Congress is fast becoming the governing body of the nation, and yet the only power which it possesses in perfection is the power which is but a part of government, the power of legislation. Legislation is but the oil of government. It is that which lubricates its channels and speeds its wheels; that which lessens the friction and so eases the movement. Or perhaps I shall be admitted to have hit upon a closer and apter analogy if I say that legislation is like a foreman set over the forces of government. It issues the orders which others obey. It directs, it admonishes, but it does not do the actual heavy work of governing. A good foreman does, it is true, himself take a hand in the work which he guides; and so I suppose our legislation must be likened to a poor foreman, because it stands altogether apart from that work which it is set to see well done. Members of Congress ought not to be censured too severely, however, when they fail to check evil courses on the part of the executive. They have been denied the means of doing so promptly and with effect. Whatever intention may have controlled the compromises of constitution-making in 1787, their result was to give us, not government by discussion, which is the only tolerable sort of government for a people which tries to do its own governing, but only legislation by discussion, which is no more than a small part of government by discussion. What is quite as indispensable as the debate of problems of legislation is the debate of all matters of administration. It is even more important to know how the house is being built than to know how the plans of the architect were conceived and how his specifications were calculated. It is better to have skillful work — stout walls, reliable arches, unbending rafters, and windows sure to “expel the winter’s flaw” — than a drawing on paper which is the admiration of all the practical artists in the country. The discipline of an army depends quite as much upon the temper of the troops as upon the orders of the day.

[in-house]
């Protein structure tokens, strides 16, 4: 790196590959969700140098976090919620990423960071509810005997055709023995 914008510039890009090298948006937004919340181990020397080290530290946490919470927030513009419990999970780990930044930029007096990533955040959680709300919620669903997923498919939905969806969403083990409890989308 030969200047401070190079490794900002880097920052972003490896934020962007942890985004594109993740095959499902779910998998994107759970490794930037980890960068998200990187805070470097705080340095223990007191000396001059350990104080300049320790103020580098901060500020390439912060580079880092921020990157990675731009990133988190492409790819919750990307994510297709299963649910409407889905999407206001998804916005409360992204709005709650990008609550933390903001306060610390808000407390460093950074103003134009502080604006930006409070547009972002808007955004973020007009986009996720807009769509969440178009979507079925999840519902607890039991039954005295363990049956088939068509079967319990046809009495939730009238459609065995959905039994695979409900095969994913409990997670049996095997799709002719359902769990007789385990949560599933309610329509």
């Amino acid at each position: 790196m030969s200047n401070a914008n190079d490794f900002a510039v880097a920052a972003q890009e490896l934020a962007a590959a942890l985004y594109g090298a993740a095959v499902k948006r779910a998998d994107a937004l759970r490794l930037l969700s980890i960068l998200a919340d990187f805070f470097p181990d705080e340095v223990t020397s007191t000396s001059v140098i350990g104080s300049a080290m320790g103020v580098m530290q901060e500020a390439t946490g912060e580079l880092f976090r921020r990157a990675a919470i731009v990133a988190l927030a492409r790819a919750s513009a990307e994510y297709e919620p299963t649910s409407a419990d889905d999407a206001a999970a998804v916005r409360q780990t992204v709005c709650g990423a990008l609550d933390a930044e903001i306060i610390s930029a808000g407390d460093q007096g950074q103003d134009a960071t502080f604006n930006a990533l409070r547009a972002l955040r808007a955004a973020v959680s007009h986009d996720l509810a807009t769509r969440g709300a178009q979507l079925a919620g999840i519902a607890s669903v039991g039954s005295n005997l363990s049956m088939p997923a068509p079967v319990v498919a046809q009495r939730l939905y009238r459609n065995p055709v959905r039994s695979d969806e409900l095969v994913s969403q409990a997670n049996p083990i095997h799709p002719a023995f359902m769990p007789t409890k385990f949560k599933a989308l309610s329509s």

It is the proper duty of a representative body to look diligently into every affair of government and to talk much about what it sees. It is meant to be the eyes and the voice, and to embody the wisdom and will of its constituents. Unless Congress have and use every means of acquainting itself with the acts and the disposition of the administrative agents of the government, the country must be helpless to learn how it is being served; and unless Congress both scrutinize these things and sift them by every form of discussion, the country must remain in embarrassing, crippling ignorance of the very affairs which it is most important that it should understand and direct. The informing function of Congress should be preferred even to its legislative function. The argument is not only that discussed and interrogated administration is the only pure and efficient administration, but, more than that, that the only really self-governing people is that people which discusses and interrogates its administration. The talk on the part of Congress which we sometimes justly condemn is the profitless squabble of words over frivolous bills or selfish party issues. It would be hard to conceive of there being too much talk about the practical concerns and processes of government. Such talk it is which, when earnestly and purposefully conducted, clears the public mind and shapes the demands of public opinion.